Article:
Any physical quantity is characterized by **dimensions** . The quantities assigned to the dimensions are called **units** . Some basic dimensions, such as mass ** m** , length

**, time**

*L***and temperature**

*t,***are selected as**

*T***primary**or

**fundamental dimensions**, while others such as velocity v, energy

**and volume**

*E,***are expressed in terms of the primary dimensions and are called secondary dimensions. or**

*V***.**

*derived dimensions*

Over the years, several unit systems have been created. Despite the great efforts that the scientific community and engineers have made to unify the world with a single system of units. Two of these are still in common use today: the English **system** , which is known as the ** United States Customary System** (USCS) and the metric

**SI**(from

**), also called**

*Le Système International d ‘Unités***. The SI is a simple and logical system based on a decimal relationship between the different units, and is used for scientific and engineering work in most industrialized nations, including England (where the English system of units was invented). However, the English system has no obvious systematic number base and several units of this system relate to each other quite arbitrarily (12 inches = 1 foot, 1 mile = 5,280 feet, 4 quarts = 1 gallon, etc.), which which makes learning confusing and difficult. The United States is the only industrialized country that has not yet adopted the metric system.**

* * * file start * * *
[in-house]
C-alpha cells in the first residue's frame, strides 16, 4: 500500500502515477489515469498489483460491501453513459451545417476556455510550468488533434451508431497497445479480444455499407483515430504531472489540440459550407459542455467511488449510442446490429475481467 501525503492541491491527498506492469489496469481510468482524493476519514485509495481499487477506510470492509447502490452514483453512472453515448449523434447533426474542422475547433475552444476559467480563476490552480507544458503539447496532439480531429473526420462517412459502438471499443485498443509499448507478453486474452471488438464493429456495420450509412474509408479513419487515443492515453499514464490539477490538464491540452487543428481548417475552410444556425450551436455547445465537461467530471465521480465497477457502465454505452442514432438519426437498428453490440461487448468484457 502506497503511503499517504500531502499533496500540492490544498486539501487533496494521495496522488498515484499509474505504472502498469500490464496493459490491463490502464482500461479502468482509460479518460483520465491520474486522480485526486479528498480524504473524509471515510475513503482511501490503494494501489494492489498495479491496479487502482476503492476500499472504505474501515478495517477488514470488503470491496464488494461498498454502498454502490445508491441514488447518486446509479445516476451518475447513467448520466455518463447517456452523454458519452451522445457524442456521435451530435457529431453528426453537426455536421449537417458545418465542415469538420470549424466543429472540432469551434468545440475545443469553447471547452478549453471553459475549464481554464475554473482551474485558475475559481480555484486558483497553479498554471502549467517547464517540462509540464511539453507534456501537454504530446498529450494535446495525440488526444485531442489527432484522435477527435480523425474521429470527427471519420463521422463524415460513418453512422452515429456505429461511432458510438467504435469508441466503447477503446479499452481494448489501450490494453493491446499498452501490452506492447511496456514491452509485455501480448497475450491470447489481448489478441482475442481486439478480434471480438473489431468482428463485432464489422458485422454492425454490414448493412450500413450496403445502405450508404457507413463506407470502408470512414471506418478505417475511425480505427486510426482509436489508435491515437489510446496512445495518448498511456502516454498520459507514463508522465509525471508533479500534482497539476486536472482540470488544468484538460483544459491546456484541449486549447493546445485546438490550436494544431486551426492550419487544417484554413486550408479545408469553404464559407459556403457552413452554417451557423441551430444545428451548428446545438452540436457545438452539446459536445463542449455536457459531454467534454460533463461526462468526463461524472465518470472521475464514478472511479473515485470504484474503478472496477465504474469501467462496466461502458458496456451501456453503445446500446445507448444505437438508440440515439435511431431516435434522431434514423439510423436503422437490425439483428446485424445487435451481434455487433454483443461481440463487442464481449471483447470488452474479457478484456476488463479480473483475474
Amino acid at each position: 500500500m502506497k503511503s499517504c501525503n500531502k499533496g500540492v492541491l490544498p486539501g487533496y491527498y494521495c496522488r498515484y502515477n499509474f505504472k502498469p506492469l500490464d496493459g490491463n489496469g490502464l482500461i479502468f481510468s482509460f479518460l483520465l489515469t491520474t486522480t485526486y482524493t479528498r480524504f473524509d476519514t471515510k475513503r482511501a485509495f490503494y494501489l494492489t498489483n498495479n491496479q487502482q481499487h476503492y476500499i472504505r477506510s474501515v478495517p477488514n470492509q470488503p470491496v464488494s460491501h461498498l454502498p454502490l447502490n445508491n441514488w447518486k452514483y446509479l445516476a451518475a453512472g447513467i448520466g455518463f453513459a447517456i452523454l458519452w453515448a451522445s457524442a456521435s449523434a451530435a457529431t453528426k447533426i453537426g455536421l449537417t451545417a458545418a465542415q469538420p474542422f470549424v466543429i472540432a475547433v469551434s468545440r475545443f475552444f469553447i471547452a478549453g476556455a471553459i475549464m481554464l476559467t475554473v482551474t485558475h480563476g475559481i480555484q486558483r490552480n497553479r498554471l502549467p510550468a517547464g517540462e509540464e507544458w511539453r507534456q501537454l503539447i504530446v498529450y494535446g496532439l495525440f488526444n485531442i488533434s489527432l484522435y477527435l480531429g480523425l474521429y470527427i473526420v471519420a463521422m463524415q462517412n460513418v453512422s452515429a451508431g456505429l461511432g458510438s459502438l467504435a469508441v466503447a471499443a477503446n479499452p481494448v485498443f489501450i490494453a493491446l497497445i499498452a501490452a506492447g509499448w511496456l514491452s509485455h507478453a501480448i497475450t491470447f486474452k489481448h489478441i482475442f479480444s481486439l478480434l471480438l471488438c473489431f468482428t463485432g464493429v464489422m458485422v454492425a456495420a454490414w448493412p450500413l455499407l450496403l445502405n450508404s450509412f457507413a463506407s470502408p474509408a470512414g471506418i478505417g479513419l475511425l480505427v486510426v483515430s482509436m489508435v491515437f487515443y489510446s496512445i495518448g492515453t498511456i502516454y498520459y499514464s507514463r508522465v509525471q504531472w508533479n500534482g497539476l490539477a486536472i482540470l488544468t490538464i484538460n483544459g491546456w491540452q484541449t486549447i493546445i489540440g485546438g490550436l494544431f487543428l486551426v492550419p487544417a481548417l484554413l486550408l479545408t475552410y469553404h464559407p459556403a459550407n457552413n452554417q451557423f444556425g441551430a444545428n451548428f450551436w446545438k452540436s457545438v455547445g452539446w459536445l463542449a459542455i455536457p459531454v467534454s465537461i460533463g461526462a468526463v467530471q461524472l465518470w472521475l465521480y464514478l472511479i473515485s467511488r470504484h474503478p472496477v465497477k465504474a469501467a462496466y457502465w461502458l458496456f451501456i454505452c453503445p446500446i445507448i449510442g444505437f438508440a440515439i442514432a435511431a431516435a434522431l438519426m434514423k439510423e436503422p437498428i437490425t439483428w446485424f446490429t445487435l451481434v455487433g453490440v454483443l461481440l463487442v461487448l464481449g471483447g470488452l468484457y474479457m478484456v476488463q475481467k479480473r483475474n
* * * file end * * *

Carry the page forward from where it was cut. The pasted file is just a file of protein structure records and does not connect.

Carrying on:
*the international system*

Systematic efforts to develop an acceptable universal unit system date back to 1790 when the French National Assembly commissioned the French Academy of Sciences to suggest such a unit system. A first version of the metric system was soon developed in France, but did not find universal acceptance until 1875 when 17 countries, including the United States, prepared and signed the ** Metric Convention Treaty** . In this international agreement, meter and gram were established as the metric units for length and mass, respectively, in addition to establishing that a

**(GFCM) meets every six years. In 1960 the**

*General Conference on Weights and Measures***CGPM**produced the

**SI**, which is based on six fundamental quantities, whose units were adopted in 1954 at the Tenth General Conference on Weights and Measures:

**(m) for length,**

*meter***(kg) for mass,**

*kilogram***(s) for time,**

*second***(A ) for electric current,**

*ampere***(° K) for temperature and**

*Kelvin degree***(cd) for light intensity (amount of light). In 1971, the CGPM added a seventh quantity and fundamental unit:**

*candle***(mol) for the quantity of matter.**

*mol*

Based on the notation scheme introduced in 1967, the degree symbol was officially removed from the absolute temperature unit, and all unit names would be lowercase even if derived from proper names (Table 1-1) .

However, the abbreviation for a unit would be capitalized if the unit came from a proper name. For example, the SI unit of force, named after Sir Isaac Newton (1647-1723), is the ** Newton** (not Newton), and is abbreviated as N. Also, the full name of a unit can be pluralized, but not its abbreviation. For example, the length of an object can be 5 m or 5 meters,

**5 ms or 5 meters. Finally, period will not be used in unit abbreviations unless they appear at the end of a sentence. For example, the appropriate abbreviation for meter is m (not m.).**